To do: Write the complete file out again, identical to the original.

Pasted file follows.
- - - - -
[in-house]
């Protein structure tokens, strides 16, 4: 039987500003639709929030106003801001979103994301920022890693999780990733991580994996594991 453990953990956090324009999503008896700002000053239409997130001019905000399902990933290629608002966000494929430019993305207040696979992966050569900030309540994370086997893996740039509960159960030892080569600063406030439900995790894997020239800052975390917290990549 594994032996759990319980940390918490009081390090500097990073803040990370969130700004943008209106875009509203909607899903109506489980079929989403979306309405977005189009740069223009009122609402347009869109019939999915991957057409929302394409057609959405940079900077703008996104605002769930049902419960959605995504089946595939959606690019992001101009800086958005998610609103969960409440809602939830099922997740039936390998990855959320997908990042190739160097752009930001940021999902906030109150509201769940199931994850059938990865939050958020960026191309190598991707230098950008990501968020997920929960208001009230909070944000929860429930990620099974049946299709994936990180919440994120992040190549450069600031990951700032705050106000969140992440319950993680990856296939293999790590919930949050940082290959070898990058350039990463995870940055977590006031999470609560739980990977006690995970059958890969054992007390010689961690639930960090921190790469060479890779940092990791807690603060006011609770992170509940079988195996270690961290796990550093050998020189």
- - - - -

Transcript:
[in-house]
């Protein structure tokens, strides 16, 4: 039987500003639709929030106003801001979103994301920022890693999780990733991580994996594991 453990953990956090324009999503008896700002000053239409997130001019905000399902990933290629608002966000494929430019993305207040696979992966050569900030309540994370086997893996740039509960159960030892080569600063406030439900995790894997020239800052975390917290990549 594994032996759990319980940390918490009081390090500097990073803040990370969130700004943008209106875009509203909607899903109506489980079929989403979306309405977005189009740069223009009122609402347009869109019939999915991957057409929302394409057609959405940079900077703008996104605002769930049902419960959605995504089946595939959606690019992001101009800086958005998610609103969960409440809602939830099922997740039936390998990855959320997908990042190739160097752009930001940021999902906030109150509201769940199931994850059938990865939050958020960026191309190598991707230098950008990501968020997920929960208001009230909070944000929860429930990620099974049946299709994936990180919440994120992040190549450069600031990951700032705050106000969140992440319950993680990856296939293999790590919930949050940082290959070898990058350039990463995870940055977590006031999470609560739980990977006690995970059958890969054992007390010689961690639930960090921190790469060479890779940092990791807690603060006011609770992170509940079988195996270690961290796990550093050998020189």